The heart of Quito’s new town, officially called Mariscal Sucre but known locally as La Mariscal, is roughly bound by avenidas Patria in the south, Orellana in the north, 12 de Octubre in the east and 10 de Agosto in the west. The main commercial artery, Avenida Amazonas, is lined with banks, tour operators and souvenir shops, but the social focus is the Plaza del Quinde (also called Plaza Foch), at the intersection of Reina Victoria and Foch, where bars, clubs, restaurants and cafés are often thronged with people in the evenings. The jumble of colonial-style town houses, Art Deco villas and functional 1970s blocks means La Mariscal isn’t particularly attractive, but it is where the majority of visitors to Quito base themselves.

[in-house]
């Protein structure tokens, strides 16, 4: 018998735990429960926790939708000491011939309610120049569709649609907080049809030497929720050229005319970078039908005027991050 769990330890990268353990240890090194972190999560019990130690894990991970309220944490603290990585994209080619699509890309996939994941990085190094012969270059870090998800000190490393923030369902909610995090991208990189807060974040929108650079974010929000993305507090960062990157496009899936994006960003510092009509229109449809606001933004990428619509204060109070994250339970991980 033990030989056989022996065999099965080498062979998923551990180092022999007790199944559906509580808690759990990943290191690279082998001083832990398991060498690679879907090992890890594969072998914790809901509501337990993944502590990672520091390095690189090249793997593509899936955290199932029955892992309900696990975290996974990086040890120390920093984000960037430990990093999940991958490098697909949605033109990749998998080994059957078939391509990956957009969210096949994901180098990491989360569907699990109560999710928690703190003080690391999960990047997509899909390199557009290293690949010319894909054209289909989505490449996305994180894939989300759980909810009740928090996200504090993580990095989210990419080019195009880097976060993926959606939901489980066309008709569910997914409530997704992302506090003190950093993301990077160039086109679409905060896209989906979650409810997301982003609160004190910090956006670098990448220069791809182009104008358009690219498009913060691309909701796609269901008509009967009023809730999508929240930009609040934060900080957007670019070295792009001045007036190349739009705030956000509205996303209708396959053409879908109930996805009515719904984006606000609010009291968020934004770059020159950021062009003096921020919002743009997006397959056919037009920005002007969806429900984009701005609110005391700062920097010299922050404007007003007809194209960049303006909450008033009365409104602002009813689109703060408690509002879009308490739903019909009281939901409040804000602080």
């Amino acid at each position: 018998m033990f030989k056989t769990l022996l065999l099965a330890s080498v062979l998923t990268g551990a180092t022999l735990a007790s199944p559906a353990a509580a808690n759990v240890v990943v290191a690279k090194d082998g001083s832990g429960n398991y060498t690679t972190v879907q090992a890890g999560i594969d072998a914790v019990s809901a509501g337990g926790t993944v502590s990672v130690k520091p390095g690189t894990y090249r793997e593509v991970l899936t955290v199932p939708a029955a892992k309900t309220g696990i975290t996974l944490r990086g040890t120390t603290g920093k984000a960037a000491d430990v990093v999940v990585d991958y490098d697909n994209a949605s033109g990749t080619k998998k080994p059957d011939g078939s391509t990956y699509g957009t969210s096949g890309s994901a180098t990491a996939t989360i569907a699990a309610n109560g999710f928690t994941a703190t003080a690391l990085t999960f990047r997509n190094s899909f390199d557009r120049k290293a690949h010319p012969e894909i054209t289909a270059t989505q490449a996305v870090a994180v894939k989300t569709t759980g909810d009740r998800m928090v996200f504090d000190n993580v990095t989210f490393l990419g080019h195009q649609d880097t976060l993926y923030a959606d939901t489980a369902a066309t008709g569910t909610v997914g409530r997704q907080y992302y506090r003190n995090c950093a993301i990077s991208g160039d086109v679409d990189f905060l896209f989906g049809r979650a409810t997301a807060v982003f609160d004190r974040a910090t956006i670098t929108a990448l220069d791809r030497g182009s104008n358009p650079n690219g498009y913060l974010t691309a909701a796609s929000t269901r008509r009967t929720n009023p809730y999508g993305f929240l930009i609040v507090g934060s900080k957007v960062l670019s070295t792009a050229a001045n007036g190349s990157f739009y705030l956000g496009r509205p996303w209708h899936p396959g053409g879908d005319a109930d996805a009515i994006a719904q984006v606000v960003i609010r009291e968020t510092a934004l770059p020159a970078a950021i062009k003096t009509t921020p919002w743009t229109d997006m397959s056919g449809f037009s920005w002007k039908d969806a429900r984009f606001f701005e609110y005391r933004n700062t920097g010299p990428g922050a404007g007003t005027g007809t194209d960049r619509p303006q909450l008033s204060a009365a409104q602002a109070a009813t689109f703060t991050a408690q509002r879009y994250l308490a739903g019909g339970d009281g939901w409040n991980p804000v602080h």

There are no really outstanding attractions in the new town proper, except for the first-rate Museo del Banco Central. Yet there is plenty of good stuff to do if you’re willing to take a short taxi ride, most obviously the wonderful TelefériQo, a ski-lift-type gondola which swoops up to a lofty vantage point on the hills west of the capital. On the high ground east of town, the Museo Fundación Guayasamín and the associated Capilla del Hombre showcase the powerful art of Ecuador’s most famous twentieth-century artist, while nearby Guápulo has the feel of a sleepy village far removed from the bustle and noise of the big city. Back in the centre, the new town does benefit from several precious green spaces, the Parque La Alameda, Parque El Ejido, and the extensive Parque La Carolina, where among the trees and cycle paths you’ll find a botanical garden, a natural science museum and the Vivarium, exhibiting snakes and amphibians.